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Clin Cancer Res. 2003 Jul;9(7):2465-71.

A Phase I and pharmacokinetic study of squalamine, an aminosterol angiogenesis inhibitor.

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Institute for Drug Development, Cancer Therapy and Research Center and The University of Texas Health Science Center at San Antonio, San Antonio, Texas 78229, USA.



The purpose of this study was to assess the feasibility and characterize the pharmacokinetics of squalamine administered as a continuous i.v. infusion daily for 5 days every 3 weeks.


Patients with advanced solid malignancies were treated with escalating doses of squalamine as a 5-day continuous i.v. infusion every 3 weeks. Doses were initially escalated in 100% increments from a starting dose of 6 mg/m(2)/day, with a single patient treated at each dose level until moderate toxicity was observed, at which time additional patients were treated.


Thirty-three patients were treated with 73 courses of squalamine at 13 dose levels ranging from 6 to 700 mg/m(2)/day. Hepatotoxicity, characterized by brief, asymptomatic elevations in transaminases and hyperbilirubinemia, was the principal dose-limiting toxicity of squalamine. At 700 mg/m(2)/day, two of three patients developed grade 4 hyperbilirubinemia, which precluded further dose escalation. At 500 mg/m(2)/day, one of seven patients experienced dose-limiting grade 4 hyperbilirubinemia and grade 3 neurosensory changes, which resolved soon after treatment. Squalamine pharmacokinetics were dose-proportional. At 500 mg/m(2)/day, the mean (percentage coefficient of variation) clearance, half-life, and volume of distribution of squalamine were 2.67 liters/h/m(2) (85%), 9.46 h (81%), and 36.84 liters/m(2) (124%), respectively, and steady-state concentrations [20.08 micro g/ml (13%)] were well above those that inhibit angiogenesis in preclinical models.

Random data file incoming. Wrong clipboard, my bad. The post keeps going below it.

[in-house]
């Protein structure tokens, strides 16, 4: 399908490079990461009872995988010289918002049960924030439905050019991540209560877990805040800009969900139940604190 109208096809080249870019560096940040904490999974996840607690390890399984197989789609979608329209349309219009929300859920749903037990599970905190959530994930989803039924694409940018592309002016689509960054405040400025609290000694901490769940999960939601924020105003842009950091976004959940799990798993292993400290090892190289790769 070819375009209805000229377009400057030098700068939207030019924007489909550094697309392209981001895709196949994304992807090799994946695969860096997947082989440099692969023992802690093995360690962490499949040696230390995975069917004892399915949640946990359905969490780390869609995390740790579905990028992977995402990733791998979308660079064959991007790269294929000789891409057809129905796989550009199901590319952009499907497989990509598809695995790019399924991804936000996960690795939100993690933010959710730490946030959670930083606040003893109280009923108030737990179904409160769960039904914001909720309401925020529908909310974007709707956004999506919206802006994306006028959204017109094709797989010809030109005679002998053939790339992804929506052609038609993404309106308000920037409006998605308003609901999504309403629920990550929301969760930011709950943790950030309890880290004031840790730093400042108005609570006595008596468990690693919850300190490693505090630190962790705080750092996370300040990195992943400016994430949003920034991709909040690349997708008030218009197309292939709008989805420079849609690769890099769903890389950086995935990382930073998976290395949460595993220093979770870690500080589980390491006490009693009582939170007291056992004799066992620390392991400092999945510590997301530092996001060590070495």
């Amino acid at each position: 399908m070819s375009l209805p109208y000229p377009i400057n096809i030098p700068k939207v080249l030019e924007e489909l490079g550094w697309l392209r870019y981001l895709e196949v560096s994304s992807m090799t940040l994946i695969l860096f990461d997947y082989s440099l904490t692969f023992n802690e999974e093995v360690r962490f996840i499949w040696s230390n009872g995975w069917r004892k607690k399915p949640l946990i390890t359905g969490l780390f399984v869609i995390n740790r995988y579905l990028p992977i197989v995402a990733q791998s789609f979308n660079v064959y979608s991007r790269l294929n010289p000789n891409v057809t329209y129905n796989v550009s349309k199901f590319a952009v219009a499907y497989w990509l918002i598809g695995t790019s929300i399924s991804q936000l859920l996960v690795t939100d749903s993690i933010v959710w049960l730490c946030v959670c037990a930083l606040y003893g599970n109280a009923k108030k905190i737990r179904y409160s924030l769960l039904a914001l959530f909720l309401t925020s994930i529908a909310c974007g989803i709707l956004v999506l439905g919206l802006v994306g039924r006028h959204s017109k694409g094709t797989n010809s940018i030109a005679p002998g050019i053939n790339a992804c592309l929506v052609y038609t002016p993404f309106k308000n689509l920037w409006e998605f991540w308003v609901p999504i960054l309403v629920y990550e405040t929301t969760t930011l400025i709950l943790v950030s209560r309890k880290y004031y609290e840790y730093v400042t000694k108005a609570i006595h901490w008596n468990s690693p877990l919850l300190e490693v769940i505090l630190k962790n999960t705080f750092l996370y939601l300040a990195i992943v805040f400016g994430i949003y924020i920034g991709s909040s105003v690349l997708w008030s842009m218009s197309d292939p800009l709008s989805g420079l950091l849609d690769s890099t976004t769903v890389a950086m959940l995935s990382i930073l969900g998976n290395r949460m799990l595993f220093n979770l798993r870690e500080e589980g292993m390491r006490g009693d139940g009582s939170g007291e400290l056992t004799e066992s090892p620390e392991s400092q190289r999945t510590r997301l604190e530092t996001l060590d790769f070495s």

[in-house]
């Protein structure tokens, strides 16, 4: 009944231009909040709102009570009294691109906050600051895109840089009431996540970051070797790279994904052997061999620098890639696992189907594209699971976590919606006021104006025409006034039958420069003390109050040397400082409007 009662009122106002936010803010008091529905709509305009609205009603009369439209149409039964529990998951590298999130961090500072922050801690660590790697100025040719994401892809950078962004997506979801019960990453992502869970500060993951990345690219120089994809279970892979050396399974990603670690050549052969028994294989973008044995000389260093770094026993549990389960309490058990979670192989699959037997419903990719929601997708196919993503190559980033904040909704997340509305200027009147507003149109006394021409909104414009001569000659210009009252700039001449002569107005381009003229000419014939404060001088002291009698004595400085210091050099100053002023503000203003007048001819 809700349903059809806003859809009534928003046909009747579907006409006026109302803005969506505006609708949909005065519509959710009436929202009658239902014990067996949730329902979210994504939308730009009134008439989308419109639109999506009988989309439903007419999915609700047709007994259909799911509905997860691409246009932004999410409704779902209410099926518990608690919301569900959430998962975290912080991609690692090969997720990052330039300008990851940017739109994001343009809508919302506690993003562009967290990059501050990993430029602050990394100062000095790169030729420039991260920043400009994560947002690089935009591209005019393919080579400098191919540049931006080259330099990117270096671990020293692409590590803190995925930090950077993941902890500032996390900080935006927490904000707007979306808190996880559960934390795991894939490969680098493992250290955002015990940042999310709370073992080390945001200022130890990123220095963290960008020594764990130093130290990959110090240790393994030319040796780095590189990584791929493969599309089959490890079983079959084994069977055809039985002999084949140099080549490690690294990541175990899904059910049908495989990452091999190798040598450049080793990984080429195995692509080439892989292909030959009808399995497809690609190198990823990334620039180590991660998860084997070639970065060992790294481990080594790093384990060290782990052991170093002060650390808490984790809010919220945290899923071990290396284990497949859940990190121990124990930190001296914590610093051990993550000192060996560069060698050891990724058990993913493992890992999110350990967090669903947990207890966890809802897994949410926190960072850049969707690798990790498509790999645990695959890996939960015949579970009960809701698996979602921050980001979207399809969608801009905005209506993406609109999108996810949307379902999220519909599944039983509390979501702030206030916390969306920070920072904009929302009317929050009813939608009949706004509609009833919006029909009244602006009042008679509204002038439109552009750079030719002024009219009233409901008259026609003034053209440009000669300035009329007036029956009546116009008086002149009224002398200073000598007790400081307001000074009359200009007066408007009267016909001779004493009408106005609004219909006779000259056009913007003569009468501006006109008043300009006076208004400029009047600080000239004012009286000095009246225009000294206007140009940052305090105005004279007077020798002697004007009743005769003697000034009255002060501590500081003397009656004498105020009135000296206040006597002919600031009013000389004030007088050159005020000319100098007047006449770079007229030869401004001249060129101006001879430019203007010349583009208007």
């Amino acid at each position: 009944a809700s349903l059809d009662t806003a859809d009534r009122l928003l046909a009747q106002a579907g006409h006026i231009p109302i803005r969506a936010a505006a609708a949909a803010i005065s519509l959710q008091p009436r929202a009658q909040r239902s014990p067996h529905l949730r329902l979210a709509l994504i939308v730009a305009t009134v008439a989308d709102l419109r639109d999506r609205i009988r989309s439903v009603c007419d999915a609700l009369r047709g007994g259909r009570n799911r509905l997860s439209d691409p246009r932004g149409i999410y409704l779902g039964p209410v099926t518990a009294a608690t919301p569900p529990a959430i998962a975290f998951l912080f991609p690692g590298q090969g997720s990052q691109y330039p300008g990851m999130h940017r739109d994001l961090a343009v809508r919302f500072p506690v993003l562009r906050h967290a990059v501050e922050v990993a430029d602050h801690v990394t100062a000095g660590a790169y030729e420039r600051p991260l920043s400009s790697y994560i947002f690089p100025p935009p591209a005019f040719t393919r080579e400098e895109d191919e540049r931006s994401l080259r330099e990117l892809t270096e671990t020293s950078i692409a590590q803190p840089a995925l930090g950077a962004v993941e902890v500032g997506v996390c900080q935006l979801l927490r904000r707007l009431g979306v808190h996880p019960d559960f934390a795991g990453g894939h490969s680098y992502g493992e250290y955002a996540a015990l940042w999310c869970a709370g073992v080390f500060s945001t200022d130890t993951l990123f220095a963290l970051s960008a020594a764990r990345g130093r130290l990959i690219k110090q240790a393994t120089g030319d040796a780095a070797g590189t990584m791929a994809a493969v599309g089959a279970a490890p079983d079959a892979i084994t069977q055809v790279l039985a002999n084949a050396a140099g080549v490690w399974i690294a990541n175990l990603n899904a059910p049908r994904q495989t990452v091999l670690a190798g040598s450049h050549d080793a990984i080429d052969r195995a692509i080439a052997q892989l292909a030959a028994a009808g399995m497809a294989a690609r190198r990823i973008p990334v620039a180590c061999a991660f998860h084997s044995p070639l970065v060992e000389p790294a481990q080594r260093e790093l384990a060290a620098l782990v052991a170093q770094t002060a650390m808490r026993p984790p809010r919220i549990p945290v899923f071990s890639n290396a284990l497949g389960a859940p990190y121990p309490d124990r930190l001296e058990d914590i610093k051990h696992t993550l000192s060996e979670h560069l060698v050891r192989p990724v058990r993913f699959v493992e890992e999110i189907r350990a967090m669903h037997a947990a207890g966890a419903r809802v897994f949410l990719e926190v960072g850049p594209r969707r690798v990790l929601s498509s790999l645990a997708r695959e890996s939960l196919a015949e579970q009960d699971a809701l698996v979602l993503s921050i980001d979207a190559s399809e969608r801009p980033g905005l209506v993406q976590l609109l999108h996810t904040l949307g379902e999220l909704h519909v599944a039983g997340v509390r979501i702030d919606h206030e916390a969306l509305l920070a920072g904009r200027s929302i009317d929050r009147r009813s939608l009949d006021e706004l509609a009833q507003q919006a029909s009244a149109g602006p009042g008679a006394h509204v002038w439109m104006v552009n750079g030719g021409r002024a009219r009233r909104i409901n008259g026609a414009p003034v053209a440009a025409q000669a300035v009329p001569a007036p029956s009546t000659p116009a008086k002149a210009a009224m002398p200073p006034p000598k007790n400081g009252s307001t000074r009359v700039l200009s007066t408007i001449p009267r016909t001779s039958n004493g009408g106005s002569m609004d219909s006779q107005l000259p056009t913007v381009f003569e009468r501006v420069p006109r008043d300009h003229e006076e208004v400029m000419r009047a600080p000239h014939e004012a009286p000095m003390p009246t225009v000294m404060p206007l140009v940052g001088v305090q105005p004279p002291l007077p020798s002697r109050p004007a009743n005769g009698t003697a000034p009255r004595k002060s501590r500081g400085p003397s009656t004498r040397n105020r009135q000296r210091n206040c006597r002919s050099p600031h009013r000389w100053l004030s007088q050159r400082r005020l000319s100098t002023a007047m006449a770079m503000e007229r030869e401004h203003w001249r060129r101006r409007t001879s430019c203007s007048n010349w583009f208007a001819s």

At the recommended Phase II dose of 500 mg/m(2)/day, squalamine is well tolerated and results in plasma concentrations at least an order of magnitude higher than those required for prominent antiangiogenic effects in preclinical studies.

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